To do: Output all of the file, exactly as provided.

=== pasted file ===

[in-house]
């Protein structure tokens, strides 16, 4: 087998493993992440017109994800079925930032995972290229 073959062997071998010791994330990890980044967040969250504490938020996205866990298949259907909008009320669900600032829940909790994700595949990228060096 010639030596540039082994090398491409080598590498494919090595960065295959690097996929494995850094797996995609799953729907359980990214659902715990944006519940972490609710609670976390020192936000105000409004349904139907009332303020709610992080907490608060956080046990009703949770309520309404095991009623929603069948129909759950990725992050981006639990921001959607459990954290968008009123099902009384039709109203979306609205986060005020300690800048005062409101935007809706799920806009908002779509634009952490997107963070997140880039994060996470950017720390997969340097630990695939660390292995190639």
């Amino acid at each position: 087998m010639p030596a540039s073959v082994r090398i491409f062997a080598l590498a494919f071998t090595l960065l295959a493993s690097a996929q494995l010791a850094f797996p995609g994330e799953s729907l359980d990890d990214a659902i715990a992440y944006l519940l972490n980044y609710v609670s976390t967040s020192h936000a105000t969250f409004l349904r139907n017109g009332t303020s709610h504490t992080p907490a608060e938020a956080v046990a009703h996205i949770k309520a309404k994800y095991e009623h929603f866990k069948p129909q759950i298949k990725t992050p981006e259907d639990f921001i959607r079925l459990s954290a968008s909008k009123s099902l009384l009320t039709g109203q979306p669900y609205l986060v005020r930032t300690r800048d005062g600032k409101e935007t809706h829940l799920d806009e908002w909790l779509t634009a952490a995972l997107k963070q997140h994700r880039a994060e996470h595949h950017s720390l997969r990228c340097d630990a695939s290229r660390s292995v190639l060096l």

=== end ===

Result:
[in-house]
């Protein structure tokens, strides 16, 4: 087998493993992440017109994800079925930032995972290229 073959062997071998010791994330990890980044967040969250504490938020996205866990298949259907909008009320669900600032829940909790994700595949990228060096 010639030596540039082994090398491409080598590498494919090595960065295959690097996929494995850094797996995609799953729907359980990214659902715990944006519940972490609710609670976390020192936000105000409004349904139907009332303020709610992080907490608060956080046990009703949770309520309404095991009623929603069948129909759950990725992050981006639990921001959607459990954290968008009123099902009384039709109203979306609205986060005020300690800048005062409101935007809706799920806009908002779509634009952490997107963070997140880039994060996470950017720390997969340097630990695939660390292995190639």
């Amino acid at each position: 087998m010639p030596a540039s073959v082994r090398i491409f062997a080598l590498a494919f071998t090595l960065l295959a493993s690097a996929q494995l010791a850094f797996p995609g994330e799953s729907l359980d990890d990214a659902i715990a992440y944006l519940l972490n980044y609710v609670s976390t967040s020192h936000a105000t969250f409004l349904r139907n017109g009332t303020s709610h504490t992080p907490a608060e938020a956080v046990a009703h996205i949770k309520a309404k994800y095991e009623h929603f866990k069948p129909q759950i298949k990725t992050p981006e259907d639990f921001i959607r079925l459990s954290a968008s909008k009123s099902l009384l009320t039709g109203q979306p669900y609205l986060v005020r930032t300690r800048d005062g600032k409101e935007t809706h829940l799920d806009e908002w909790l779509t634009a952490a995972l997107k963070q997140h994700r880039a994060e996470h595949h950017s720390l997969r990228c340097d630990a695939s290229r660390s292995v190639l060096l």